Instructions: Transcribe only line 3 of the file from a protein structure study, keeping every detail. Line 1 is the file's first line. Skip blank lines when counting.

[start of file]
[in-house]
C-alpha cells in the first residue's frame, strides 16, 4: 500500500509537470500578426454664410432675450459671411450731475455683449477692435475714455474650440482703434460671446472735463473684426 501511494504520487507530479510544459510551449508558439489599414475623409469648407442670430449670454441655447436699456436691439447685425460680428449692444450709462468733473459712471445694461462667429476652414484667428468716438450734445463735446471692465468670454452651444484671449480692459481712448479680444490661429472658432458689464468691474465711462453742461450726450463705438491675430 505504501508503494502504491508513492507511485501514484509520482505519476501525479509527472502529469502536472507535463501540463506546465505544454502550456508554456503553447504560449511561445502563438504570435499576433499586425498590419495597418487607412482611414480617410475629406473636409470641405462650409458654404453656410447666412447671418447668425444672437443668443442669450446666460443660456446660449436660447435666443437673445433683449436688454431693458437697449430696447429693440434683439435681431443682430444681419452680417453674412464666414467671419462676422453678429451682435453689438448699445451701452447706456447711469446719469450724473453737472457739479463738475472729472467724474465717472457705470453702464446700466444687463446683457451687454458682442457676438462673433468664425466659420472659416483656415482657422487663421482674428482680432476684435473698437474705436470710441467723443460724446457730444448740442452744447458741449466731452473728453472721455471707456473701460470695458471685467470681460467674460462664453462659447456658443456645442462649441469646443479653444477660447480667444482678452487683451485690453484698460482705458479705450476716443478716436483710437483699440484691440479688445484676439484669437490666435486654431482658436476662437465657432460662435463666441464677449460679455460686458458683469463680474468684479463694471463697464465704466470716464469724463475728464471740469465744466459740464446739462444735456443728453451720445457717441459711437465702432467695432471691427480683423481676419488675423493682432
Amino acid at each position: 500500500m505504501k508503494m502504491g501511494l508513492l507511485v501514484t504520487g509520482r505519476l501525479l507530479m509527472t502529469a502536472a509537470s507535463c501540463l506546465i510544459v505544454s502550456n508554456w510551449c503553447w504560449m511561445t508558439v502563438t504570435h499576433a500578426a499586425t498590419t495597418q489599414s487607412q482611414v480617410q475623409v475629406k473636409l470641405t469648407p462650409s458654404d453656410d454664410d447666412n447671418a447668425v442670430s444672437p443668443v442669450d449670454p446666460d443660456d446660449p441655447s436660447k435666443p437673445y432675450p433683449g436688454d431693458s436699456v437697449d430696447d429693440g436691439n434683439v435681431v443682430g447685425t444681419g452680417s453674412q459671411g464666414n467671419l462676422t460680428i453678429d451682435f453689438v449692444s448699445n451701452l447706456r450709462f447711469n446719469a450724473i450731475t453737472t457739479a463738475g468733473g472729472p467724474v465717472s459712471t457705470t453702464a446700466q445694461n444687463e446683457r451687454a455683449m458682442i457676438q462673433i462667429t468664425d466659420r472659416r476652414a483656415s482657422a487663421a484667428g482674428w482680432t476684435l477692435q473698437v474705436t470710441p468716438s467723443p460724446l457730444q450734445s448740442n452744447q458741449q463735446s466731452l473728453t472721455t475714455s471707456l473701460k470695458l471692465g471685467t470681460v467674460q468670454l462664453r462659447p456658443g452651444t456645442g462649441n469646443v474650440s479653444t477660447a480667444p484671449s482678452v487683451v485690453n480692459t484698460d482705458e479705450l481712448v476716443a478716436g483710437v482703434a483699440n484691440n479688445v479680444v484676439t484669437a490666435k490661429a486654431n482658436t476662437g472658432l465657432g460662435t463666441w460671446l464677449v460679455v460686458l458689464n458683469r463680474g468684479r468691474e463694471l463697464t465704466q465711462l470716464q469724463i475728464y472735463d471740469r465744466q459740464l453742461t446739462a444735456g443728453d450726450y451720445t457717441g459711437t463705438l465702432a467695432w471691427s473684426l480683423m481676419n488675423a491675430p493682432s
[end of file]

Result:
Amino acid at each position: 500500500m505504501k508503494m502504491g501511494l508513492l507511485v501514484t504520487g509520482r505519476l501525479l507530479m509527472t502529469a502536472a509537470s507535463c501540463l506546465i510544459v505544454s502550456n508554456w510551449c503553447w504560449m511561445t508558439v502563438t504570435h499576433a500578426a499586425t498590419t495597418q489599414s487607412q482611414v480617410q475623409v475629406k473636409l470641405t469648407p462650409s458654404d453656410d454664410d447666412n447671418a447668425v442670430s444672437p443668443v442669450d449670454p446666460d443660456d446660449p441655447s436660447k435666443p437673445y432675450p433683449g436688454d431693458s436699456v437697449d430696447d429693440g436691439n434683439v435681431v443682430g447685425t444681419g452680417s453674412q459671411g464666414n467671419l462676422t460680428i453678429d451682435f453689438v449692444s448699445n451701452l447706456r450709462f447711469n446719469a450724473i450731475t453737472t457739479a463738475g468733473g472729472p467724474v465717472s459712471t457705470t453702464a446700466q445694461n444687463e446683457r451687454a455683449m458682442i457676438q462673433i462667429t468664425d466659420r472659416r476652414a483656415s482657422a487663421a484667428g482674428w482680432t476684435l477692435q473698437v474705436t470710441p468716438s467723443p460724446l457730444q450734445s448740442n452744447q458741449q463735446s466731452l473728453t472721455t475714455s471707456l473701460k470695458l471692465g471685467t470681460v467674460q468670454l462664453r462659447p456658443g452651444t456645442g462649441n469646443v474650440s479653444t477660447a480667444p484671449s482678452v487683451v485690453n480692459t484698460d482705458e479705450l481712448v476716443a478716436g483710437v482703434a483699440n484691440n479688445v479680444v484676439t484669437a490666435k490661429a486654431n482658436t476662437g472658432l465657432g460662435t463666441w460671446l464677449v460679455v460686458l458689464n458683469r463680474g468684479r468691474e463694471l463697464t465704466q465711462l470716464q469724463i475728464y472735463d471740469r465744466q459740464l453742461t446739462a444735456g443728453d450726450y451720445t457717441g459711437t463705438l465702432a467695432w471691427s473684426l480683423m481676419n488675423a491675430p493682432s